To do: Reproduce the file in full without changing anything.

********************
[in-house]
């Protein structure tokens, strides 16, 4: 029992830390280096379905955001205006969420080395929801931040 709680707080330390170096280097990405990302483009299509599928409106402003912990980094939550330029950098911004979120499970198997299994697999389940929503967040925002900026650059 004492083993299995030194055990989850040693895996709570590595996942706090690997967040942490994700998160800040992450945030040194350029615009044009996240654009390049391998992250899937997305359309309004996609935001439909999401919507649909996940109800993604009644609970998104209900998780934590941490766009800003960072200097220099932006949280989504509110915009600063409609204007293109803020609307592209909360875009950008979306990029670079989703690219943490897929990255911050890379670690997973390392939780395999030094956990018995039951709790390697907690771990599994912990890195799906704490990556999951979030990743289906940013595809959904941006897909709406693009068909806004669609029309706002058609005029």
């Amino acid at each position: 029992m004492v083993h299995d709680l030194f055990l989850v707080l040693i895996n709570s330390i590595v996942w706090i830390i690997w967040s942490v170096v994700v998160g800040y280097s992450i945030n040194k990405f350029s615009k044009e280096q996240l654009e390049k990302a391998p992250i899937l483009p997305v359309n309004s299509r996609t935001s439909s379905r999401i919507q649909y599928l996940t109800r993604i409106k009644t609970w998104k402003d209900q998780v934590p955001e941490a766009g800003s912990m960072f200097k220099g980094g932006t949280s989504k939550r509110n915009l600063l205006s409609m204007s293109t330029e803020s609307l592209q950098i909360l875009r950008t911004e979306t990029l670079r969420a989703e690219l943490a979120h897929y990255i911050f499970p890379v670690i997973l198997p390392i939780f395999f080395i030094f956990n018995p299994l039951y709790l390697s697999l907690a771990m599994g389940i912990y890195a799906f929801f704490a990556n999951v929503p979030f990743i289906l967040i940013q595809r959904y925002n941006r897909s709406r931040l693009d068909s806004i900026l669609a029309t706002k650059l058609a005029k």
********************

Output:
[in-house]
């Protein structure tokens, strides 16, 4: 029992830390280096379905955001205006969420080395929801931040 709680707080330390170096280097990405990302483009299509599928409106402003912990980094939550330029950098911004979120499970198997299994697999389940929503967040925002900026650059 004492083993299995030194055990989850040693895996709570590595996942706090690997967040942490994700998160800040992450945030040194350029615009044009996240654009390049391998992250899937997305359309309004996609935001439909999401919507649909996940109800993604009644609970998104209900998780934590941490766009800003960072200097220099932006949280989504509110915009600063409609204007293109803020609307592209909360875009950008979306990029670079989703690219943490897929990255911050890379670690997973390392939780395999030094956990018995039951709790390697907690771990599994912990890195799906704490990556999951979030990743289906940013595809959904941006897909709406693009068909806004669609029309706002058609005029």
């Amino acid at each position: 029992m004492v083993h299995d709680l030194f055990l989850v707080l040693i895996n709570s330390i590595v996942w706090i830390i690997w967040s942490v170096v994700v998160g800040y280097s992450i945030n040194k990405f350029s615009k044009e280096q996240l654009e390049k990302a391998p992250i899937l483009p997305v359309n309004s299509r996609t935001s439909s379905r999401i919507q649909y599928l996940t109800r993604i409106k009644t609970w998104k402003d209900q998780v934590p955001e941490a766009g800003s912990m960072f200097k220099g980094g932006t949280s989504k939550r509110n915009l600063l205006s409609m204007s293109t330029e803020s609307l592209q950098i909360l875009r950008t911004e979306t990029l670079r969420a989703e690219l943490a979120h897929y990255i911050f499970p890379v670690i997973l198997p390392i939780f395999f080395i030094f956990n018995p299994l039951y709790l390697s697999l907690a771990m599994g389940i912990y890195a799906f929801f704490a990556n999951v929503p979030f990743i289906l967040i940013q595809r959904y925002n941006r897909s709406r931040l693009d068909s806004i900026l669609a029309t706002k650059l058609a005029k």